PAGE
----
As described in more detail below, the multi-interphase transformer of the present invention includes three or more C-shaped cores each including a winding with one end of each winding commonly connected to an output phase terminal and with the other ends of each winding connected to an output lead of a power conditioner fed by polyphase sources. Air gaps among the core assemblies are formed between angled planar surfaces at the ends of the C-shaped cores. Selection of appropriate clearances and other magnetic circuit parameters for obtaining appropriate low frequency and end-to-end inductances allows application to a wide range of power conditioning systems without adversely affecting filtering and commutation balance. Moreover, the requirement of only one multi-interphase transformer per output phase allows a system design with minimum system weight, size and volume. Additionally, since fringing flux due to the main output current is minimized, other components, as well as the system chassis, may be positioned closer to the multi-interphase transformer than would be required for other prior art designs.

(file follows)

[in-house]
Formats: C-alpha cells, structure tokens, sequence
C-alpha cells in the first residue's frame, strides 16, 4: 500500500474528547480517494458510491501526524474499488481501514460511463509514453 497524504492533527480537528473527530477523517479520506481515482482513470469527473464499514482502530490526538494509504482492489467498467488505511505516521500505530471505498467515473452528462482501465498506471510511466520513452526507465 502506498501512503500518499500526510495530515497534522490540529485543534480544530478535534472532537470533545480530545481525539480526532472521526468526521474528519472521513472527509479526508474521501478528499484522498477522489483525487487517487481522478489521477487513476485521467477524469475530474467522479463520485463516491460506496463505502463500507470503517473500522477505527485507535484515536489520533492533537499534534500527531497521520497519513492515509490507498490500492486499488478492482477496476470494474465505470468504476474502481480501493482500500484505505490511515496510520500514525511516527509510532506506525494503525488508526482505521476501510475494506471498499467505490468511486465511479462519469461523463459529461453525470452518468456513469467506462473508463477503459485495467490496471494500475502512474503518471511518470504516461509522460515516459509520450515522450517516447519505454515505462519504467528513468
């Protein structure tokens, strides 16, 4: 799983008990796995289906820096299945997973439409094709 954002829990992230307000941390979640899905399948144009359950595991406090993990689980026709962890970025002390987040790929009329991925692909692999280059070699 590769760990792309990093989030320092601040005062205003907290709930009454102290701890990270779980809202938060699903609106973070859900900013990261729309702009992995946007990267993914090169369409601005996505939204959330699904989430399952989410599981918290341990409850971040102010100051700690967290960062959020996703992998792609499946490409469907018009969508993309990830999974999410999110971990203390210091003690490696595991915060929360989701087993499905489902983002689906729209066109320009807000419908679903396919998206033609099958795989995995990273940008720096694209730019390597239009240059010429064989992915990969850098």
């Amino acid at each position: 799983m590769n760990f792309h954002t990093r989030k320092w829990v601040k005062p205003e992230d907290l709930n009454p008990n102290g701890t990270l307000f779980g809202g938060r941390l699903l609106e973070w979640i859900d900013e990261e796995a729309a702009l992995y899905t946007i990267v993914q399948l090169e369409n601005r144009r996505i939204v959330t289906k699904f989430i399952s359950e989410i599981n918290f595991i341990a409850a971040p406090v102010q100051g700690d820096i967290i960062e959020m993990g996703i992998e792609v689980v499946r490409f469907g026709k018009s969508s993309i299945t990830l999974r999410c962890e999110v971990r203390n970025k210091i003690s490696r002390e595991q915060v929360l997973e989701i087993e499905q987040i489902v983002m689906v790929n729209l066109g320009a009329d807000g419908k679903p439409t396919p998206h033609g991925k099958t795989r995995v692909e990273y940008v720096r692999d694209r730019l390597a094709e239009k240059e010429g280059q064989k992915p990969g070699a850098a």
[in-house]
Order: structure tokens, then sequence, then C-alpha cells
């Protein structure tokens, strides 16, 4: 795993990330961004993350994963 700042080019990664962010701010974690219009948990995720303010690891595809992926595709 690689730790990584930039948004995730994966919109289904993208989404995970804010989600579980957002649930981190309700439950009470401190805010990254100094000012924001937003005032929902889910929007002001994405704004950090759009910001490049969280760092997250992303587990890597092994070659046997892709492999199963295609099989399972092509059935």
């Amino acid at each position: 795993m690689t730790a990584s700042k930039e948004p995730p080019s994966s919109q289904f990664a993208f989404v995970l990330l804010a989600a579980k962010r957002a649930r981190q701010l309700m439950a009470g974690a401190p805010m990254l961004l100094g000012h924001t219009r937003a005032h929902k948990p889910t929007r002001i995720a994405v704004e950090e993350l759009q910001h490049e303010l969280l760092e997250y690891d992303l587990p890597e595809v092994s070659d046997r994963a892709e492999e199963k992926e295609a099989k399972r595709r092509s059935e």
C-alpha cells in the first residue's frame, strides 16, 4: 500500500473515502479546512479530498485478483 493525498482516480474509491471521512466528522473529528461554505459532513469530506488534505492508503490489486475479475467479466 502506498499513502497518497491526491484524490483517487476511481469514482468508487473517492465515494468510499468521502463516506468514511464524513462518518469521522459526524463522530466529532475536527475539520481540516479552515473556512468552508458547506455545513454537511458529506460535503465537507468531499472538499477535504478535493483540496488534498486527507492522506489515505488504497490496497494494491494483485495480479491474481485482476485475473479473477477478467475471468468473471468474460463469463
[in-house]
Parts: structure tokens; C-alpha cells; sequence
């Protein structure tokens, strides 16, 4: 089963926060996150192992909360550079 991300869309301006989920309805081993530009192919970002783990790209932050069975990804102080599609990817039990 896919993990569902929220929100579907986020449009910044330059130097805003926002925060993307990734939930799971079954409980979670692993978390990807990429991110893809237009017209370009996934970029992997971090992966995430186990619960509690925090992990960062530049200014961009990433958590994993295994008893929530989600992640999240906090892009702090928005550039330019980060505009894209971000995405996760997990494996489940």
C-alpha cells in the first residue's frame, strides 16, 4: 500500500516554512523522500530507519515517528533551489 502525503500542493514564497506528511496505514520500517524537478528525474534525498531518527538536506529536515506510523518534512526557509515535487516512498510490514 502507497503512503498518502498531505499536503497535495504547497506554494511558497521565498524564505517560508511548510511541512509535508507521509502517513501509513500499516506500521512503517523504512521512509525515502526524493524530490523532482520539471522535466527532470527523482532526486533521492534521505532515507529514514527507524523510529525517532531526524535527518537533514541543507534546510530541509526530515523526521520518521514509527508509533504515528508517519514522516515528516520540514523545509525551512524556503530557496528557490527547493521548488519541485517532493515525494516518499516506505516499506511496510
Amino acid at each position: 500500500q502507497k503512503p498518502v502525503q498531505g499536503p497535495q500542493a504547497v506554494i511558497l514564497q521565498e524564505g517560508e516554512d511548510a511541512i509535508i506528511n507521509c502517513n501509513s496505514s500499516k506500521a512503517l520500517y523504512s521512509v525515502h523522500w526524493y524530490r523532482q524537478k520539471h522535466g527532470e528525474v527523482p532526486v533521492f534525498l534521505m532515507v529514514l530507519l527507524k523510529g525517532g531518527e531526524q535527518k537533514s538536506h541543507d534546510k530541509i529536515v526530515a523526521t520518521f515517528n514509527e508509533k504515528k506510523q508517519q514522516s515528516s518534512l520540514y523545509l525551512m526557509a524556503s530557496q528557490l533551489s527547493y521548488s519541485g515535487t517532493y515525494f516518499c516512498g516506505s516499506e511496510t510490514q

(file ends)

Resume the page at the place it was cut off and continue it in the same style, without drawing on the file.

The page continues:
Thus, the principal objective of my invention is that of extending the advantages of the above noted conventional modified interphase transformers of FIG. 2 (ideal for a six phase source) to power sources with more than six phases, while additionally eliminating the disadvantages of the conventional systems of FIG. 5. In this regard, the exemplary embodiment disclosed herein may serve as a replacement device in a polyphase system for a number of conventional modified interphase transformers, as well as replacing and further reducing the number of required connections conventionally found in interphase transformer systems employed with power sources with more than six phases.